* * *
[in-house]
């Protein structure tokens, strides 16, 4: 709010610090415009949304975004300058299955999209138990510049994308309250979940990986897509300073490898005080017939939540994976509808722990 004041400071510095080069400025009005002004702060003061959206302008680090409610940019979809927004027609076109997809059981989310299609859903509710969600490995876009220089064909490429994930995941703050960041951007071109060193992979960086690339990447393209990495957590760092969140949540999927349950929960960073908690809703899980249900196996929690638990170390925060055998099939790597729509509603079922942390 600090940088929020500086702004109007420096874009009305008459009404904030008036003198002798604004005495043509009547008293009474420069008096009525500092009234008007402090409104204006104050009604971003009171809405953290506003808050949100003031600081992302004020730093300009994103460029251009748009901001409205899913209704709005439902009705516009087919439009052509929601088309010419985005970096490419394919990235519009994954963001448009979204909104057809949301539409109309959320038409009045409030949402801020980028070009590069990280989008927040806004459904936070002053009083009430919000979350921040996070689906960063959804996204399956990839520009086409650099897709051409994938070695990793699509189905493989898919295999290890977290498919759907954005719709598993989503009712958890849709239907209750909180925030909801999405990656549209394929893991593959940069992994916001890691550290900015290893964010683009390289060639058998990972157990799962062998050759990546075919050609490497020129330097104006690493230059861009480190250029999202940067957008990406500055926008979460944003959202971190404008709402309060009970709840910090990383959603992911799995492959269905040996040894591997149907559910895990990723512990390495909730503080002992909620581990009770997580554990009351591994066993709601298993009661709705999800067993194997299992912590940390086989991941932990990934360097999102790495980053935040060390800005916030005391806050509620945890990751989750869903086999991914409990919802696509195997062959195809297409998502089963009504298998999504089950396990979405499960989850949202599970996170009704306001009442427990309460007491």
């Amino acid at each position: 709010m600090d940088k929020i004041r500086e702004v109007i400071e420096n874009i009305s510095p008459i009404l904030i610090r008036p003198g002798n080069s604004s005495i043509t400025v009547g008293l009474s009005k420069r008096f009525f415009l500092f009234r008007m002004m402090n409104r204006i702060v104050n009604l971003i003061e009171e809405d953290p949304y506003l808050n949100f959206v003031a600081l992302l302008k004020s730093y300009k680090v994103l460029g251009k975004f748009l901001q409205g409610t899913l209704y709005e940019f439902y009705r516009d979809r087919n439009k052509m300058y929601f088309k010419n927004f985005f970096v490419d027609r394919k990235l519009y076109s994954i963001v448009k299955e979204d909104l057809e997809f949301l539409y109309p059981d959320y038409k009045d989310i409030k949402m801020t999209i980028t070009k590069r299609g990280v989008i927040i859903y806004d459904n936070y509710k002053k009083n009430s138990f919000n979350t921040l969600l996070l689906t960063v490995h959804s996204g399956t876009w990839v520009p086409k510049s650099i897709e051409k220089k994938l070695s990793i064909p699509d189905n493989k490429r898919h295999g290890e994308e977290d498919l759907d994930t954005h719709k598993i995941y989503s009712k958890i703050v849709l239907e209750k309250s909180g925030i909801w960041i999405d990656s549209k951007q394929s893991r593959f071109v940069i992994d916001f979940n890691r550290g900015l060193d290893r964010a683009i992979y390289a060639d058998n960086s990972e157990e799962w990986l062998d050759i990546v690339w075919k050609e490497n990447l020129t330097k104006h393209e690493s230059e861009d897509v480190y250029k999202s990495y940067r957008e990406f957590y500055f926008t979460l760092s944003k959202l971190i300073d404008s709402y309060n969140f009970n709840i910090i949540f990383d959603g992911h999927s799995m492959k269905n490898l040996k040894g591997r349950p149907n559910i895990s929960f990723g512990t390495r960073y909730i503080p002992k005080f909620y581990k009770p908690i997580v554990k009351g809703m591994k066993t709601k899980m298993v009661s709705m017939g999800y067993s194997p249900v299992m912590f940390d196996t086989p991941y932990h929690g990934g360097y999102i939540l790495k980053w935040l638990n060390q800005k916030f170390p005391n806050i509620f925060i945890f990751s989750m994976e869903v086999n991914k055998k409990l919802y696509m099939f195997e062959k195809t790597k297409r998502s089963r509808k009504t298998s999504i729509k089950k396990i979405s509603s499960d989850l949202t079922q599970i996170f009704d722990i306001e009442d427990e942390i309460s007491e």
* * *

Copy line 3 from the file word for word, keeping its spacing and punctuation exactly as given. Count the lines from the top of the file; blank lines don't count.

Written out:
């Amino acid at each position: 709010m600090d940088k929020i004041r500086e702004v109007i400071e420096n874009i009305s510095p008459i009404l904030i610090r008036p003198g002798n080069s604004s005495i043509t400025v009547g008293l009474s009005k420069r008096f009525f415009l500092f009234r008007m002004m402090n409104r204006i702060v104050n009604l971003i003061e009171e809405d953290p949304y506003l808050n949100f959206v003031a600081l992302l302008k004020s730093y300009k680090v994103l460029g251009k975004f748009l901001q409205g409610t899913l209704y709005e940019f439902y009705r516009d979809r087919n439009k052509m300058y929601f088309k010419n927004f985005f970096v490419d027609r394919k990235l519009y076109s994954i963001v448009k299955e979204d909104l057809e997809f949301l539409y109309p059981d959320y038409k009045d989310i409030k949402m801020t999209i980028t070009k590069r299609g990280v989008i927040i859903y806004d459904n936070y509710k002053k009083n009430s138990f919000n979350t921040l969600l996070l689906t960063v490995h959804s996204g399956t876009w990839v520009p086409k510049s650099i897709e051409k220089k994938l070695s990793i064909p699509d189905n493989k490429r898919h295999g290890e994308e977290d498919l759907d994930t954005h719709k598993i995941y989503s009712k958890i703050v849709l239907e209750k309250s909180g925030i909801w960041i999405d990656s549209k951007q394929s893991r593959f071109v940069i992994d916001f979940n890691r550290g900015l060193d290893r964010a683009i992979y390289a060639d058998n960086s990972e157990e799962w990986l062998d050759i990546v690339w075919k050609e490497n990447l020129t330097k104006h393209e690493s230059e861009d897509v480190y250029k999202s990495y940067r957008e990406f957590y500055f926008t979460l760092s944003k959202l971190i300073d404008s709402y309060n969140f009970n709840i910090i949540f990383d959603g992911h999927s799995m492959k269905n490898l040996k040894g591997r349950p149907n559910i895990s929960f990723g512990t390495r960073y909730i503080p002992k005080f909620y581990k009770p908690i997580v554990k009351g809703m591994k066993t709601k899980m298993v009661s709705m017939g999800y067993s194997p249900v299992m912590f940390d196996t086989p991941y932990h929690g990934g360097y999102i939540l790495k980053w935040l638990n060390q800005k916030f170390p005391n806050i509620f925060i945890f990751s989750m994976e869903v086999n991914k055998k409990l919802y696509m099939f195997e062959k195809t790597k297409r998502s089963r509808k009504t298998s999504i729509k089950k396990i979405s509603s499960d989850l949202t079922q599970i996170f009704d722990i306001e009442d427990e942390i309460s007491e």